This is not a birthday blog post

A boy walking on the trail in Tasmania's southwest wilderness

DorkySon turns thirteen later this month (THIRTEEN!!).

If you’ve read this blog for a while, you’ll know that I usually write a birthday post reflecting on the previous year. In fact, this year’s birthday blog would have been the tenth one… but reasonably enough DorkySon is not as keen for me to spend 1000 words going into raptures over how great he is these days. You never know who might be reading.

So this is not a birthday blog. 

Instead it’s just a reflection on our summer, and an update for far-flung family and friends on how life is going in Tasmania. If I occasionally, accidentally, veer off into saying nice things about DorkySon please just ignore that and move quickly onto the next paragraph. Continue reading

Moving on up

Image shows a child's hand holding a pen. On a piece of paper is written 'Tom's book Chapter 1 adventures'

I have to be honest… when DorkySon left his infant school at the end of Grade 2, I thought I would never love a school as much as I did that one.

It had been such a perfect fit. The nurturing little community by the sea that helped us settle into Hobart; the place where we made our first friends; the school where a succession of kind, caring and thoughtful teachers supported DorkySon from the age of four through to eight.

It was the school where we watched him learn to read, to write, to make marvellously messy artworks that he would come running up to show us at the end of the day. It was everything you would hope for in a school and so, so much more.

But I have had to eat my words, because it turned out that his next school – the primary he has attended from Grades 3 to 6, ages 8 to 12 – has been every bit as good. Continue reading

Spring 2021

Last Saturday was DorkyDad’s birthday and it began, as all the best birthdays do, with the dog jumping up onto our bed and vomiting all over it.

We hurried her back downstairs into her crate to let DorkyDad enjoy half an hour’s peace and quiet – drinking coffee and opening his presents, which included a watercolour painting of a ukulele from DorkySon, a voucher for a stargazing event on kunanyi from me, and a personalised video message from Phillies player Jimmy Rollins. Not often I’ve seen DorkyDad speechless, but it’s nice to know we can still surprise him.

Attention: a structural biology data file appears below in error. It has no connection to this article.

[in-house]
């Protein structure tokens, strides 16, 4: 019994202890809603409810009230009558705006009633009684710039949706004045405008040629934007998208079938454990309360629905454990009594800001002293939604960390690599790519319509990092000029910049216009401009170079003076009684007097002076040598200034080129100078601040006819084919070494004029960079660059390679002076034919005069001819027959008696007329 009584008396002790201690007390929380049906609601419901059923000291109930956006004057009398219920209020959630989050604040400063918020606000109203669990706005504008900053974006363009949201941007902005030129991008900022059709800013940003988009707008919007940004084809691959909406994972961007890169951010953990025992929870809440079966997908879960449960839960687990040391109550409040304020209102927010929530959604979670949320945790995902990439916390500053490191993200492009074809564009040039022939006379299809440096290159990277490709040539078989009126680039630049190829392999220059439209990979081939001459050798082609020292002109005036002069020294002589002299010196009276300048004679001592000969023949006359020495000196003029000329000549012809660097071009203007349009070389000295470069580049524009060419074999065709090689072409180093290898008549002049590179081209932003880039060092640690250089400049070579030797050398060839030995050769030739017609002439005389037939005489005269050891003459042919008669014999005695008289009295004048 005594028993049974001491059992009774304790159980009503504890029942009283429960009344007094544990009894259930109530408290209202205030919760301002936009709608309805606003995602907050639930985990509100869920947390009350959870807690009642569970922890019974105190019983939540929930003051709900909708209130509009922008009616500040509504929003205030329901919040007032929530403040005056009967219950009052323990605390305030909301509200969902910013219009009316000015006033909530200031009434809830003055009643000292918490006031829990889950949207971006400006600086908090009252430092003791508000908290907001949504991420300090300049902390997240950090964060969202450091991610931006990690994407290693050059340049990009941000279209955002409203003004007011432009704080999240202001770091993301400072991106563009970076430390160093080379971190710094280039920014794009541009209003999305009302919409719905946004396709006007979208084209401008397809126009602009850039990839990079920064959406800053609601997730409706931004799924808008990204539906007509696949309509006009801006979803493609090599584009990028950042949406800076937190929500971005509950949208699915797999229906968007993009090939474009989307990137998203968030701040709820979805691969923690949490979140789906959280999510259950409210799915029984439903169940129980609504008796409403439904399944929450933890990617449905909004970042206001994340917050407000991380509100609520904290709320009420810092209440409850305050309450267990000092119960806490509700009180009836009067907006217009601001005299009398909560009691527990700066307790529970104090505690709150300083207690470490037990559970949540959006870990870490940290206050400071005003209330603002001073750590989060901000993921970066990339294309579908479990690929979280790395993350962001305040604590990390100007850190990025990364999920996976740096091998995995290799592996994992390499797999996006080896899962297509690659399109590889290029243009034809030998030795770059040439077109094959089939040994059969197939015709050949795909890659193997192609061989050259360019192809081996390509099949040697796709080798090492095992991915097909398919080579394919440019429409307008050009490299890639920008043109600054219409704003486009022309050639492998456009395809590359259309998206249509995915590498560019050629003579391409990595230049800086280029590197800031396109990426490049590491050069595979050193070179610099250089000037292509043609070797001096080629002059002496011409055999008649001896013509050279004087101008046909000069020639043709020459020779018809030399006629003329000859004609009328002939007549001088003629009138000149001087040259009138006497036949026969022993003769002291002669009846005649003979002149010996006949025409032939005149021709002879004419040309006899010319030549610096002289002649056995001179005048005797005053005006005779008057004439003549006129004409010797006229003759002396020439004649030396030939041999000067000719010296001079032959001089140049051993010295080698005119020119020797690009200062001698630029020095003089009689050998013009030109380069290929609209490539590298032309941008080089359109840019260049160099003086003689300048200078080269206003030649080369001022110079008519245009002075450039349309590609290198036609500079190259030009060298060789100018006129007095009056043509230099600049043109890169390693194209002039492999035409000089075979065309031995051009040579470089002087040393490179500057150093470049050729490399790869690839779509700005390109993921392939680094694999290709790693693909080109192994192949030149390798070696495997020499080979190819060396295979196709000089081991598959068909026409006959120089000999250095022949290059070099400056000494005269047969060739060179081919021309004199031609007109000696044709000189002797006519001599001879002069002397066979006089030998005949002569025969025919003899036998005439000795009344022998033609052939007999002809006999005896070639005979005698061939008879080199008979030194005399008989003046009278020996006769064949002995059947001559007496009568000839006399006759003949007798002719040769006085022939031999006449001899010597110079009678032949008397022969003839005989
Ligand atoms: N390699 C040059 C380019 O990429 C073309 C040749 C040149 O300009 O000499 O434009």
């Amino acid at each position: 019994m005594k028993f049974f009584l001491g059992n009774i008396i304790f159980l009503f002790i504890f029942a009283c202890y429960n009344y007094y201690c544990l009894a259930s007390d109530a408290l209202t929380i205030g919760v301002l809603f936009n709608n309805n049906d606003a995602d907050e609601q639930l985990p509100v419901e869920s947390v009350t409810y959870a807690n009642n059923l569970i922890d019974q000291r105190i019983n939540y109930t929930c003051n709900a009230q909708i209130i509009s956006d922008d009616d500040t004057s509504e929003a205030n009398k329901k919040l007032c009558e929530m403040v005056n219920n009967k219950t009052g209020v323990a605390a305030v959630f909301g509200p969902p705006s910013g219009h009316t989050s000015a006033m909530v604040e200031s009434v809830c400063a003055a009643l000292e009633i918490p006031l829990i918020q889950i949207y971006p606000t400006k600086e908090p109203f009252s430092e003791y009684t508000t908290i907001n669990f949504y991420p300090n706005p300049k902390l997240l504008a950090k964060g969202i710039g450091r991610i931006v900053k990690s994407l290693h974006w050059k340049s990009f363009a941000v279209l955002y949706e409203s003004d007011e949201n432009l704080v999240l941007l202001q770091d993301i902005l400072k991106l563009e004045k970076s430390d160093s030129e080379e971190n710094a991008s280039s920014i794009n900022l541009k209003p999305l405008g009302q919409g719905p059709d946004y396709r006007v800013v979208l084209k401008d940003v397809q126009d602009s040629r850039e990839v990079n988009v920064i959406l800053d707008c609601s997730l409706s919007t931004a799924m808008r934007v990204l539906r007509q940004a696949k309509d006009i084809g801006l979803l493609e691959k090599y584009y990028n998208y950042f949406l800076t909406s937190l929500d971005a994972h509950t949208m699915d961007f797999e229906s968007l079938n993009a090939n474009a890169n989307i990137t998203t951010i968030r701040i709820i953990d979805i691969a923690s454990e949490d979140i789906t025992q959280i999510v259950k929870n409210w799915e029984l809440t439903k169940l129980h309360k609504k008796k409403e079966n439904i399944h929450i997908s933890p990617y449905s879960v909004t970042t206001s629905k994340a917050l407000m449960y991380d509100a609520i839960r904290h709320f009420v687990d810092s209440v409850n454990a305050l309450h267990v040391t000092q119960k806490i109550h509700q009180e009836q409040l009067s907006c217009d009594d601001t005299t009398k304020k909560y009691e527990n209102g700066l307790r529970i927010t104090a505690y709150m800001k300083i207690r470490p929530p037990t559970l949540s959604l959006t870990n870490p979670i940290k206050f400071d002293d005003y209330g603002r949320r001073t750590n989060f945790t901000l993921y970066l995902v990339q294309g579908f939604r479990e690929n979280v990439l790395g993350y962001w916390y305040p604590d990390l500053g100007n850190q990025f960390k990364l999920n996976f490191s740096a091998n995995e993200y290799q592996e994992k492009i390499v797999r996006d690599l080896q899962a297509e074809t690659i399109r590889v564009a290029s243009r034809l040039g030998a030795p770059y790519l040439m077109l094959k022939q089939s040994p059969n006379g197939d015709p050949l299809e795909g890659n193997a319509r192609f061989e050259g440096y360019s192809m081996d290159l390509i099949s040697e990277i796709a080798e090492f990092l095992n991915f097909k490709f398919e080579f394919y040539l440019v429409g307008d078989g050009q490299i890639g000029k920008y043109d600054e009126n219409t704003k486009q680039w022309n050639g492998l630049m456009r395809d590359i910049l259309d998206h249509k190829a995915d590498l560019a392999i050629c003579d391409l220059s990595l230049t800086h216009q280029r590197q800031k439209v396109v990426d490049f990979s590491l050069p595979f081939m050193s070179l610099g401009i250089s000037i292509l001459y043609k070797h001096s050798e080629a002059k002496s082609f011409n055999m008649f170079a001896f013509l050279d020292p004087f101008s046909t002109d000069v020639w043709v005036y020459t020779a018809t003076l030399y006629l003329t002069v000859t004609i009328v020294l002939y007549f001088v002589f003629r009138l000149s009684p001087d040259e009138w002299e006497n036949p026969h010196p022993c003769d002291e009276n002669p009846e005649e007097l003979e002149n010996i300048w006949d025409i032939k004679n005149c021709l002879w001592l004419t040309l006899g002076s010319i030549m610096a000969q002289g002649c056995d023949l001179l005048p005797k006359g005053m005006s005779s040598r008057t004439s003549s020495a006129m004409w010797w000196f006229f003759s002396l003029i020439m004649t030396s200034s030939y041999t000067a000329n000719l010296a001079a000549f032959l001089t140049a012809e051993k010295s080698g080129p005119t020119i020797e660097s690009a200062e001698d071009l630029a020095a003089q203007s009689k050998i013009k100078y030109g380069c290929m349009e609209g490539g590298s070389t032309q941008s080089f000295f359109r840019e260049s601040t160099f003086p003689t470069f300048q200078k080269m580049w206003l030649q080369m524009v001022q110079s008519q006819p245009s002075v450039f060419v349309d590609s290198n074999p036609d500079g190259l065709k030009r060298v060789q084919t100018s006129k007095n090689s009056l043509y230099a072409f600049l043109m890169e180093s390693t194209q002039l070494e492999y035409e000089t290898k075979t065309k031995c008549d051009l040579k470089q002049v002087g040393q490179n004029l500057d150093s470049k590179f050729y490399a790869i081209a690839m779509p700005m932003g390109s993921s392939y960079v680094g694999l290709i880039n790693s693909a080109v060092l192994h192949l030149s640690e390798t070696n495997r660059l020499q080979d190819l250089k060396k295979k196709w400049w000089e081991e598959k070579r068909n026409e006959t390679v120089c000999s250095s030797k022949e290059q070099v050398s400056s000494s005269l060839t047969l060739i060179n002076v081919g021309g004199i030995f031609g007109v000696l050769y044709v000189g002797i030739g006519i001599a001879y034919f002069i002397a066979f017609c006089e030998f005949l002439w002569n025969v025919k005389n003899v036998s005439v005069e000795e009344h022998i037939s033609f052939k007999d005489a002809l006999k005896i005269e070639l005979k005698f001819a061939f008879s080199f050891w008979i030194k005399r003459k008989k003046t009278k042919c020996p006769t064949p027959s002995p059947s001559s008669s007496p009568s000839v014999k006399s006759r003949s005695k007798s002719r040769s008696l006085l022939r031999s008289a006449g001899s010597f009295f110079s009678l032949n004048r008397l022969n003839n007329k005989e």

Continue reading

Summer/We Did It

A man standing overlooking the Neck at Bruny Island

We are nearing the end of January, well past the midpoint of summer. It has been a subdued one, really. Cool and damp and much quieter than usual. There have been a couple of days when the temperature has tipped into the thirties; on those afternoons we have sat out in the Adirondack chairs, letting the warmth penetrate deep into our bones. But not once have we hit the switch that turns winter’s heat pump into summer’s aircon. Nor have we removed the woollen blanket from our bed, or had a day when we have braved the water at Long Beach. Continue reading

On

Alright. There is frailness

in all our music.

Sometimes we’re broken

and it’s lost.

Sometimes we forget

for years it’s even in us, heads

filled with burdens and smoke.

And sometimes we’ve held

to it and it’s there,

waiting to break out,

walking back from the end.

 

“In Memory of George Lewis” – Lou Lipsitz

 

*

We were living our best lives, and we knew it.

We have always communicated well, DorkyMum and me. There was so much talk between us in the earliest days and nights, sounding out every reason our relationship couldn’t possibly last and, then, deciding that nothing else we could ever imagine mattered as much as the two of us and how we felt next to each other.

All in.

It has not always been easy. Real life never is. But now we found ourselves living on a windswept island far away at the edge of the world, a place almost too beautiful for words. Our son was continuing to astound us with his inherent kindness, his infectious laugh, his keenness for learning, words and books.

All the food we ate and the wine we drank was produced locally. We were living in a tall, rambling house with room for everything. Our closest friends from Scotland – and DorkySon’s Godfather – had miraculously moved to the same island and now lived just a half day’s drive to the north. We were both working from home, setting our own hours and making enough money to keep it all sweet.

This is our life, we said to each other. This is who we are and what we will be.

We were deeply, deeply happy. Continue reading